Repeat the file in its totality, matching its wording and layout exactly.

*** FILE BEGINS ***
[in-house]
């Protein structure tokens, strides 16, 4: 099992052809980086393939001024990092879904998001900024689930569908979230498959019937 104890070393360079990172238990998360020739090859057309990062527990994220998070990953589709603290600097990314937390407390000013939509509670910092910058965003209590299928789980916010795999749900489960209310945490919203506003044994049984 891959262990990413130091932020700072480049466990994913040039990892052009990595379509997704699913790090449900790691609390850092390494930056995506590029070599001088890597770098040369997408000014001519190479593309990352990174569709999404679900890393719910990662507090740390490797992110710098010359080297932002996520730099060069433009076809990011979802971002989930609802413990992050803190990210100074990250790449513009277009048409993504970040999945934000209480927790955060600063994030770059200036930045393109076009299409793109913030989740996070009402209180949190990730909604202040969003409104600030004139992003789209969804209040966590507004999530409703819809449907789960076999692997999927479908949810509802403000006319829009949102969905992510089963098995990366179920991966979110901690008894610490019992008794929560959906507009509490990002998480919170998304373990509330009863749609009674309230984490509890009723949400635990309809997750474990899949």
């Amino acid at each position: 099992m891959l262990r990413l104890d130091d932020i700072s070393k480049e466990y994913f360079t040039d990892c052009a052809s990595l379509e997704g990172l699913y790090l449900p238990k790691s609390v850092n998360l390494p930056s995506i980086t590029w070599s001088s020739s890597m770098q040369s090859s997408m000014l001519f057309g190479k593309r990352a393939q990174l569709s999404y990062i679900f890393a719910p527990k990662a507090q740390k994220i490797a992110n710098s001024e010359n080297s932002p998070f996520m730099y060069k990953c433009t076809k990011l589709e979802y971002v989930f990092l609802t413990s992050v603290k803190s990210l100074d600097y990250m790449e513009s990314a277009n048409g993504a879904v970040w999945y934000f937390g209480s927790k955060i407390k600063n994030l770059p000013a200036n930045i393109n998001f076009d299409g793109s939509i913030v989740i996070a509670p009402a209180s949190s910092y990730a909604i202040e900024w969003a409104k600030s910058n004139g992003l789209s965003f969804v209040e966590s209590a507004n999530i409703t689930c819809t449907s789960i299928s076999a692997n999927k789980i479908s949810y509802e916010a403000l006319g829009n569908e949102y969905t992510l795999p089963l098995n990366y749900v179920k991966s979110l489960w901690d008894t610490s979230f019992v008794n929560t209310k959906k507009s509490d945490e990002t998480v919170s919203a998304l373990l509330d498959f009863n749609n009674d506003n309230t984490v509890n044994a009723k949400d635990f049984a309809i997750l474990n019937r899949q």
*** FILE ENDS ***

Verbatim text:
[in-house]
């Protein structure tokens, strides 16, 4: 099992052809980086393939001024990092879904998001900024689930569908979230498959019937 104890070393360079990172238990998360020739090859057309990062527990994220998070990953589709603290600097990314937390407390000013939509509670910092910058965003209590299928789980916010795999749900489960209310945490919203506003044994049984 891959262990990413130091932020700072480049466990994913040039990892052009990595379509997704699913790090449900790691609390850092390494930056995506590029070599001088890597770098040369997408000014001519190479593309990352990174569709999404679900890393719910990662507090740390490797992110710098010359080297932002996520730099060069433009076809990011979802971002989930609802413990992050803190990210100074990250790449513009277009048409993504970040999945934000209480927790955060600063994030770059200036930045393109076009299409793109913030989740996070009402209180949190990730909604202040969003409104600030004139992003789209969804209040966590507004999530409703819809449907789960076999692997999927479908949810509802403000006319829009949102969905992510089963098995990366179920991966979110901690008894610490019992008794929560959906507009509490990002998480919170998304373990509330009863749609009674309230984490509890009723949400635990309809997750474990899949």
């Amino acid at each position: 099992m891959l262990r990413l104890d130091d932020i700072s070393k480049e466990y994913f360079t040039d990892c052009a052809s990595l379509e997704g990172l699913y790090l449900p238990k790691s609390v850092n998360l390494p930056s995506i980086t590029w070599s001088s020739s890597m770098q040369s090859s997408m000014l001519f057309g190479k593309r990352a393939q990174l569709s999404y990062i679900f890393a719910p527990k990662a507090q740390k994220i490797a992110n710098s001024e010359n080297s932002p998070f996520m730099y060069k990953c433009t076809k990011l589709e979802y971002v989930f990092l609802t413990s992050v603290k803190s990210l100074d600097y990250m790449e513009s990314a277009n048409g993504a879904v970040w999945y934000f937390g209480s927790k955060i407390k600063n994030l770059p000013a200036n930045i393109n998001f076009d299409g793109s939509i913030v989740i996070a509670p009402a209180s949190s910092y990730a909604i202040e900024w969003a409104k600030s910058n004139g992003l789209s965003f969804v209040e966590s209590a507004n999530i409703t689930c819809t449907s789960i299928s076999a692997n999927k789980i479908s949810y509802e916010a403000l006319g829009n569908e949102y969905t992510l795999p089963l098995n990366y749900v179920k991966s979110l489960w901690d008894t610490s979230f019992v008794n929560t209310k959906k507009s509490d945490e990002t998480v919170s919203a998304l373990l509330d498959f009863n749609n009674d506003n309230t984490v509890n044994a009723k949400d635990f049984a309809i997750l474990n019937r899949q």